• Georgia State Parks open gates to Dorian evacuees

    By: Richard Elliot

    Updated:

    BUTTS COUNTY, Ga. - Metro Atlanta hotels are expected to fill up fast as the first waves of evacuees from Georgia’s coast head north.

    Georgia’s state parks, including High Falls State Park in Butts County, are stepping up to help with them.

    Channel 2’s Richard Elliot also found there are campground hosts to help out those evacuees.

    Naiyeah Butler is one of those hosts. She takes care of campers six months out of the year and she said they’re ready for evacuees when they stop by.

    “They’re scared. They’re scared for their kids, for their pets. They’re less concerned about their homes than anything else because they know that your home is your four walls. Your family is everything,” Butler said.


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    Georgia State Parks is opening up its gates and some 11,000 campsites to Georgia and Florida evacuees.

    They’re even waiving their parking fees, so if they have to, people can sleep in their cars in the day-use parking areas.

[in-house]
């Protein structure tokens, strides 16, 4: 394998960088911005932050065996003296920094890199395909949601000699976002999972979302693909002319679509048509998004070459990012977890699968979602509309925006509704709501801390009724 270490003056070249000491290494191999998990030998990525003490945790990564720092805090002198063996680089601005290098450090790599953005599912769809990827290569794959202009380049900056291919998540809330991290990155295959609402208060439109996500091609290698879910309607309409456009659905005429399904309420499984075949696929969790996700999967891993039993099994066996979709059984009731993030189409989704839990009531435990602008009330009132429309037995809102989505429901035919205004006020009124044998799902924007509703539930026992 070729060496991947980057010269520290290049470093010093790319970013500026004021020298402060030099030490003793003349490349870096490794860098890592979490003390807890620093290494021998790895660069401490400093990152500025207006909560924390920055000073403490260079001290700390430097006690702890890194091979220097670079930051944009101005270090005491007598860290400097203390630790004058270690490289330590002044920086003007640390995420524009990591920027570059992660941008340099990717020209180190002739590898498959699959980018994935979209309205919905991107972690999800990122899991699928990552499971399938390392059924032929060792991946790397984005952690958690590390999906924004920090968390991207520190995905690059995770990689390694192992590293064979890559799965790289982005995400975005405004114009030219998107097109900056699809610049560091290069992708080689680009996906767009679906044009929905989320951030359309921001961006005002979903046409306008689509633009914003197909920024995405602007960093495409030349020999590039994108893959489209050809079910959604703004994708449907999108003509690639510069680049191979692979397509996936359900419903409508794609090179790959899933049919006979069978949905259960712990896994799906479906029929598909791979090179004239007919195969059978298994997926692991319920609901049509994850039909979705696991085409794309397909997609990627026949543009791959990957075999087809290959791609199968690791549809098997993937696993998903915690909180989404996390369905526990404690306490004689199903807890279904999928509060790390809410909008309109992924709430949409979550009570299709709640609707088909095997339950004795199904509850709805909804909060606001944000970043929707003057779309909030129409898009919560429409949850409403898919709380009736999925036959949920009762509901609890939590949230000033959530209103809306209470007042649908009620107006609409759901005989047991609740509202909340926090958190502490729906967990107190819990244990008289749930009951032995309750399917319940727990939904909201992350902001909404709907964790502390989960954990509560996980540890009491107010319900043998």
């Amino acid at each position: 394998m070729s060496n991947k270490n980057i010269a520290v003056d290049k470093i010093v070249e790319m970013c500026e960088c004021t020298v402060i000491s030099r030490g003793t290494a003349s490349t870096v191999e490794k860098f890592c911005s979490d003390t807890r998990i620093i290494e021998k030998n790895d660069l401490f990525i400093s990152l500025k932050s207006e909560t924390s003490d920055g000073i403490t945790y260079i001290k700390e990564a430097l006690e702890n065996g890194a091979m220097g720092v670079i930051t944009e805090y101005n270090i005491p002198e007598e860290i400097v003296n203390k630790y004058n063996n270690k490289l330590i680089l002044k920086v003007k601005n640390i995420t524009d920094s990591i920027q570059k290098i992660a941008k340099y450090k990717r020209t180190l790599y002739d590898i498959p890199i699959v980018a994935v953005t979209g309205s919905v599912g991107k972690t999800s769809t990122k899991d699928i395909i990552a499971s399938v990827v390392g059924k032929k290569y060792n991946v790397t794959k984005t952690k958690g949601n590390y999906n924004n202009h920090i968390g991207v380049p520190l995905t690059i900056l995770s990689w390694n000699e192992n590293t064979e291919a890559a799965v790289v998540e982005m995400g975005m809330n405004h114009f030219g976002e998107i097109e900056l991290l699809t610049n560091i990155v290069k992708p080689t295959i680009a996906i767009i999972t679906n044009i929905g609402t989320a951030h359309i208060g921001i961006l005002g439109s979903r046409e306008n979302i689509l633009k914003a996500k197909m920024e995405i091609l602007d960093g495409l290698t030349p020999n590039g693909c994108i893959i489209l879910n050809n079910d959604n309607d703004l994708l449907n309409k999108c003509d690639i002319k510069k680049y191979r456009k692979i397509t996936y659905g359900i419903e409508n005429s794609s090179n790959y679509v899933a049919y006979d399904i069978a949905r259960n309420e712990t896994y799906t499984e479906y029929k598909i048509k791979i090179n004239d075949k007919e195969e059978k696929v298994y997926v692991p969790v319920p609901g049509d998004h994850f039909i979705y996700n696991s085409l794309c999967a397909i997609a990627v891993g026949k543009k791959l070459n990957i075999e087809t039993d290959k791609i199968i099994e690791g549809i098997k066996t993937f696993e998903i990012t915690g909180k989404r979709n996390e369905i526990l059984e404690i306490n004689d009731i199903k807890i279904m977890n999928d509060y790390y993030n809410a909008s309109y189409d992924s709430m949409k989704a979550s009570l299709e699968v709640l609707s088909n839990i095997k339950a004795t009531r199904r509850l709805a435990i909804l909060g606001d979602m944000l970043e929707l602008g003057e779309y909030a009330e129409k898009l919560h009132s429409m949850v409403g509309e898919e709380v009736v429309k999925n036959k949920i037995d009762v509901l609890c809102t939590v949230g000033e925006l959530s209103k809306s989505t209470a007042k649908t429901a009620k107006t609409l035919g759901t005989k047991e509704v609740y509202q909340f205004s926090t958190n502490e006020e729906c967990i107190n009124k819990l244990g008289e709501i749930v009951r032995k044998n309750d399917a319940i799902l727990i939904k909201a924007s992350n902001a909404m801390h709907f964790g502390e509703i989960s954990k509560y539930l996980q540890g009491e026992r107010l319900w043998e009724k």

Sierra Herndon is the resource manager at High Falls State Park. It’s the first state park north of Macon and the closest to the interstate.

    Herndon told Elliot they’re expecting people to show up.

    “I think we (will) get pretty full. We do have over 100 campsites, so there are quite a few places for people to go,” Herndon said.

    Butler said all the campground hosts will be there to help out evacuees, especially those who know nothing about camping.

    “I have the energy and the love and everything that people are going to need when they get here, because they’re going to be stressed out.

    Tom and Ann Horton are from Gainesville, Florida. Lucky for them, his first day of retirement trip to High Falls State Park started just before Dorian was expected to hit.

    He told Elliot that it wasn’t easy getting out of Florida.

    “It turns out there’s no gas in Gainesville. I mean, I had to work but my daughter was willing to go out and look for gas and finally found some just as they were tanking up with a gas tanker,” Horton said. 

    The parks will still charge fees for actual campsites, but Elliot said it doesn’t look like they’re going to turn anyone away.

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